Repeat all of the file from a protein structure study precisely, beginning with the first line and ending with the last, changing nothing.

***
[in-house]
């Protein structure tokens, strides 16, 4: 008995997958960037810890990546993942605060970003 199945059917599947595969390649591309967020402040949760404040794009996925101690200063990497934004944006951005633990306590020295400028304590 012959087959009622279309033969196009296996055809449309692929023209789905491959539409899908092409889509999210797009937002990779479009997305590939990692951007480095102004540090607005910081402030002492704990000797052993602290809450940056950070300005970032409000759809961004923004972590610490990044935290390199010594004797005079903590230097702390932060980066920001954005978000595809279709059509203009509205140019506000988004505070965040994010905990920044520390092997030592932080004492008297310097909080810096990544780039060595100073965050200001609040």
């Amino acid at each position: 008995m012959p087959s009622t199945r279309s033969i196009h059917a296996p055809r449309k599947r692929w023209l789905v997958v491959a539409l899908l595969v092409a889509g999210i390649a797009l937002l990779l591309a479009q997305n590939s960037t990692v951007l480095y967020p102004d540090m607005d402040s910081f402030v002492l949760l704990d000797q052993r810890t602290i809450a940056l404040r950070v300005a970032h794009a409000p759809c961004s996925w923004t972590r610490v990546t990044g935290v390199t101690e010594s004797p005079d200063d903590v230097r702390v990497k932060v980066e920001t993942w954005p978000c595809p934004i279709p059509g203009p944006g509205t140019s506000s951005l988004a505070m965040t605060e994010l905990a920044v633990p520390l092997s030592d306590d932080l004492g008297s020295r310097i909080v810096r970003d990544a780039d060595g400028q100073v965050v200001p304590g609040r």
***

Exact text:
[in-house]
């Protein structure tokens, strides 16, 4: 008995997958960037810890990546993942605060970003 199945059917599947595969390649591309967020402040949760404040794009996925101690200063990497934004944006951005633990306590020295400028304590 012959087959009622279309033969196009296996055809449309692929023209789905491959539409899908092409889509999210797009937002990779479009997305590939990692951007480095102004540090607005910081402030002492704990000797052993602290809450940056950070300005970032409000759809961004923004972590610490990044935290390199010594004797005079903590230097702390932060980066920001954005978000595809279709059509203009509205140019506000988004505070965040994010905990920044520390092997030592932080004492008297310097909080810096990544780039060595100073965050200001609040």
């Amino acid at each position: 008995m012959p087959s009622t199945r279309s033969i196009h059917a296996p055809r449309k599947r692929w023209l789905v997958v491959a539409l899908l595969v092409a889509g999210i390649a797009l937002l990779l591309a479009q997305n590939s960037t990692v951007l480095y967020p102004d540090m607005d402040s910081f402030v002492l949760l704990d000797q052993r810890t602290i809450a940056l404040r950070v300005a970032h794009a409000p759809c961004s996925w923004t972590r610490v990546t990044g935290v390199t101690e010594s004797p005079d200063d903590v230097r702390v990497k932060v980066e920001t993942w954005p978000c595809p934004i279709p059509g203009p944006g509205t140019s506000s951005l988004a505070m965040t605060e994010l905990a920044v633990p520390l092997s030592d306590d932080l004492g008297s020295r310097i909080v810096r970003d990544a780039d060595g400028q100073v965050v200001p304590g609040r």